[Met Performance] CID:122110
Tannhäuser {296} Metropolitan Opera House: 12/9/1937.


Metropolitan Opera House
December 9, 1937


Tannhäuser..............Carl Hartmann
Elisabeth...............Lotte Lehmann
Wolfram.................Friedrich Schorr
Venus...................Kerstin Thorborg
Hermann.................Emanuel List
Walther.................Hans Clemens
Heinrich................Max Altglass
Biterolf................Arnold Gabor
Reinmar.................Louis D'Angelo
Shepherd................Marita Farell

Act I Bacchanale - Arranged by George Balanchine
Rabana Hasburgh, Charles Laskey, American Ballet Ensembel
Three Graces: Kathryn Mullowny, Daphne Vane, Elise Reiman

Conductor...............Maurice Abravanel

Director................Leopold Sachse
Set designer............Hans Kautsky
Costume designer........Mathilde Castel-Bert
Choreographer...........George Balanchine

Tannhäuser received eight performances this season.

Review of Jerome D. Bohm in the Herald Tribune

Season's First "Tannhäuser" at Metropolitan

Hartmann Sings Title Role in Wagner Opera; Lotte Lehmann as Elisaabeth

Mme. Thorborg as Venus

Schorr Sings Wolfram and List Appears as Landgraf

Following Mr. Hartmann's felicitous impersonation of Siegfried on the occasion of his first appearance on this stage last Friday evening, his delineation of Tannhäuser had been awaited. The music Wagner composed for this part makes demands quite as arduous as those of the young Siegfried, although it is of an entirely different kind. Its melodic contours are so constructed that they present almost insuperable problems to most singers not possessing flawless technical equipment. Tenors who can successfully voice this music are rare in any age, and ours is not one richly endowed with great dramatic tenors.

Under the circumstances, Mr. Hartmann's assumption of the amorous knight who repented his fleshly love for Venus and won redemption had much to commend it. If his is not a voice of much sensuous beauty, he employs it for the most part with intelligence and with an attempt at achieving a vocal line. That he does not always accomplish his objective must be attributed to the fact that natural flexibility is rarely encountered in a "Heldentenor." Once he had passed the treacherous [first] lines, with their cruelly high tessitura, and embarked on the second stanza of his hymn to Venus, his singing gained in freedom of utterance, and much of it was tellingly expressive. He is a capable actor and there was a youthfully winning impetuosity to his embodiment of the Tournament of Song episode. His costumes were admirable in design and color.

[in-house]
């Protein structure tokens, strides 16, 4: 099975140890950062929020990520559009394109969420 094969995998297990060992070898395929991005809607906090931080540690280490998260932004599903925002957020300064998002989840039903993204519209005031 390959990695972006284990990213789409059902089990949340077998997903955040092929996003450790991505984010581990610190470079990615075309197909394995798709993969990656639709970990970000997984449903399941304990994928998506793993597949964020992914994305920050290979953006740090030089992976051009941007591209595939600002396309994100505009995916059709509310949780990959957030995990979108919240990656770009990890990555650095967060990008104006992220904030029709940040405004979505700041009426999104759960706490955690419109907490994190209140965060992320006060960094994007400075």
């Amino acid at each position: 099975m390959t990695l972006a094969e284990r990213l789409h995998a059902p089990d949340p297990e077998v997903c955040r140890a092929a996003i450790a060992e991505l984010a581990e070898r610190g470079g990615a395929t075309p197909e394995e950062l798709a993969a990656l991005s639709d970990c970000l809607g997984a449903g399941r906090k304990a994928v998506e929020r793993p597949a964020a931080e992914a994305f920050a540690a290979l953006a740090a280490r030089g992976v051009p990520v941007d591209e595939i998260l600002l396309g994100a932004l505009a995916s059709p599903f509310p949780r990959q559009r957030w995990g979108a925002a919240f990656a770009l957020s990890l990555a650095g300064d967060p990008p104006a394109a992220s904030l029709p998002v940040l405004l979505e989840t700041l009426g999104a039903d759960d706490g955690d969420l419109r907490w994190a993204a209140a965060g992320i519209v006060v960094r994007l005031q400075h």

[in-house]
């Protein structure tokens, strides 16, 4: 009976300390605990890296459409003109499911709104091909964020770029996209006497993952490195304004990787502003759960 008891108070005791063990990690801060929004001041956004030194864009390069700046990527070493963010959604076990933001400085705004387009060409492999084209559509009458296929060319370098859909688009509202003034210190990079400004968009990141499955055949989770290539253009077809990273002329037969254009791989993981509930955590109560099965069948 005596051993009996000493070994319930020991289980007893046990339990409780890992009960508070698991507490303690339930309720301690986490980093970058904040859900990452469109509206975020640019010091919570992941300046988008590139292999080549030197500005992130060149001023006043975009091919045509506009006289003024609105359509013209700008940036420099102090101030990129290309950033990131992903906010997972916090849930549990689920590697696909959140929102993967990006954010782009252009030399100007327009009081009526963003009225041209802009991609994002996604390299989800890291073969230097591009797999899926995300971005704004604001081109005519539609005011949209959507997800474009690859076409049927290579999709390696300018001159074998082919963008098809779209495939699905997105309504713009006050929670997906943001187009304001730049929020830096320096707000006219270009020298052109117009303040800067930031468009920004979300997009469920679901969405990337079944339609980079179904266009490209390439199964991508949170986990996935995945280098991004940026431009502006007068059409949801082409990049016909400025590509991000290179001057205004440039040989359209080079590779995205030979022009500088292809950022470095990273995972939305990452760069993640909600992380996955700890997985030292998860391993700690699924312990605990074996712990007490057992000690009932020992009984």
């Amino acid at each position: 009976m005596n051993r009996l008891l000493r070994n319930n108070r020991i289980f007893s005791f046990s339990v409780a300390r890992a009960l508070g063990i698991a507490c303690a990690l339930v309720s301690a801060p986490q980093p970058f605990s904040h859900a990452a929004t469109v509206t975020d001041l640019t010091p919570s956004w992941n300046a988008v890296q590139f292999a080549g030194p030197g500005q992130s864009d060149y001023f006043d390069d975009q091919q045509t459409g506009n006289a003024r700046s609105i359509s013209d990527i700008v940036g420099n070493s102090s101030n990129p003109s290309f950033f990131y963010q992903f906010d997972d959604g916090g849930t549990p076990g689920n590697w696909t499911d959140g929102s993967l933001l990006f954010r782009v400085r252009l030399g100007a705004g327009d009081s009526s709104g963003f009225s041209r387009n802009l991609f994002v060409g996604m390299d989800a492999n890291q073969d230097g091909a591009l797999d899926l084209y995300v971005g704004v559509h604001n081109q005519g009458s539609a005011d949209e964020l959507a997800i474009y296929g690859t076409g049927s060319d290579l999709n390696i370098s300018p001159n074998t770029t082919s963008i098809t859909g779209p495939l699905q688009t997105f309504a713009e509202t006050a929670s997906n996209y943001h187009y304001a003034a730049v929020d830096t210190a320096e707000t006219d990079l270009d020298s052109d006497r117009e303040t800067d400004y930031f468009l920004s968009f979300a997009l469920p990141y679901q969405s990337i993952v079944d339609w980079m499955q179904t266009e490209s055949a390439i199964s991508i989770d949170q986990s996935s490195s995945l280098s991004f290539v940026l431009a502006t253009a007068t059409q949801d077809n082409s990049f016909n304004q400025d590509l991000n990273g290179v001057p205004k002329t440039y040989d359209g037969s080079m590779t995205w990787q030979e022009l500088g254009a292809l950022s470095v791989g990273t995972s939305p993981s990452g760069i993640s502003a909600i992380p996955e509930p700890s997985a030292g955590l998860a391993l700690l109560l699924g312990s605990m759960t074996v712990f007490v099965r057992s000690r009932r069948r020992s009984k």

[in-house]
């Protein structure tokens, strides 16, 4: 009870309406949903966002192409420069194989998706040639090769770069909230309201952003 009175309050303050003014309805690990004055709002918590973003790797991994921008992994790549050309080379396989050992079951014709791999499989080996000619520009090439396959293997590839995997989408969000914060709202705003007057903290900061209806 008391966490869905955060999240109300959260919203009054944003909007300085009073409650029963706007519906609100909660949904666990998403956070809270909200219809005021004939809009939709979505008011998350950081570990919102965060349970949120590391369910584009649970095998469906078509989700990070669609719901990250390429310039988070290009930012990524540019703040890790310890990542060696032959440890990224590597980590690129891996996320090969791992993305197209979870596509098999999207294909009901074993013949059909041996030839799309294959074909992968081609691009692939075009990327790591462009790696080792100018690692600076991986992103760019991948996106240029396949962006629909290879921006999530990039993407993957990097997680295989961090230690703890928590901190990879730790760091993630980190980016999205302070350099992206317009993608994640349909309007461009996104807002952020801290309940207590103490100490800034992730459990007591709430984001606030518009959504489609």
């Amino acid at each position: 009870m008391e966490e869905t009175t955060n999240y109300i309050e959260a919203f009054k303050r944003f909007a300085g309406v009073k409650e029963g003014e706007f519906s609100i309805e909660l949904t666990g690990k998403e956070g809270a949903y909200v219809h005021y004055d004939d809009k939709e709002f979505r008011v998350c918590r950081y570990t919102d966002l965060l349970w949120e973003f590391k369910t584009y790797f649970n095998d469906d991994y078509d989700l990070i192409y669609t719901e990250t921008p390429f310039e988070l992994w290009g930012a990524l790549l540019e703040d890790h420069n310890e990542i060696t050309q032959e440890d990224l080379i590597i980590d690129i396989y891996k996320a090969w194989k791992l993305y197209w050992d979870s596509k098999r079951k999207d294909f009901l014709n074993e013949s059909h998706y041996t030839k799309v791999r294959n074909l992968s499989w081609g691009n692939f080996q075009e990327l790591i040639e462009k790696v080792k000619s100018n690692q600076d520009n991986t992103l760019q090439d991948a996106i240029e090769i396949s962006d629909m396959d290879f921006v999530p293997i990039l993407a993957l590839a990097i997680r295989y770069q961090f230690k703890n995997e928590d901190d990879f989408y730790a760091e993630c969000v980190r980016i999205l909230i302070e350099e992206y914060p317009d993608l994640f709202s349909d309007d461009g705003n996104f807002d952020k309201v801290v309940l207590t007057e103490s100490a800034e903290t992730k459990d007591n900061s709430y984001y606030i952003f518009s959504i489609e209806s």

The oftener one hears Mme. Lehmann as Elisabeth the stronger grows one's conviction that this is her greatest characterization. No other soprano of the time conveys the conflicting emotions of the sorely tried maid so movingly and with such complete conviction. Superb as Mme. Lehmann has seemed in the part in the past, she surpassed herself on this occasion in the intensity and imaginativeness of her histrionism and in her interpretation of the music. No one who heard her "Heinrich, Heinrich, vas thatet irh mich an?" will soon forget the poignancy with which the phrase was imbued.

As Venus, Mme. Thorborg, too, disclosed a remarkable growth, both vocally and dramatically, since she had last been heard here as the spurned seductress of Tannhäuser, She sang with a fullness and richness of texture which one had hitherto not thought her capable of, and coupled her impassioned conception of the music with equally impressive, plastically moulded action.

It would be a pleasure to relate that Mr. Schorr's Wolfram gave undiluted pleasure, but fine artist that he is and compelling as he still can be when he enacts the parts of Wotan and the Wanderer in "The Ring" dramas, the essentially lyric nature of the Minnesinger's music requires a more appealing, assuaging timbre than is now at Mr. Schorr's command, and a range which will permit the easy and round emission of top tones such as are no longer his to project. Nor could one find consistent satisfaction in Mr. List's stentorian account of the Landgraf's music; only in his [initial] scene with Elisabeth, where he employed his huge voice discretely, could he be listened to with unmarred felicity. Miss. Farell, although she sang with purer intonation and more steadily that had been the case in "Siegfried," none the less forced her tones most injudiciously.

The stage direction left much to be desired. The lighting of the Venusburg scene was far too bright for one thing, and it would be within the possibilities of the Metropolitan Opera Company to find horses for the second scene of the first act which bear less resemblance to Rosinante. The opera is greatly in need of the vitalizing touch of a regisseur gifted with vision and insight into Wagner's ideational world. Mr. Abravanel's conducting was as it had been last season, heavy-handed and wholly wanting in subtlety and fantasy. The audience was large and demonstrative.

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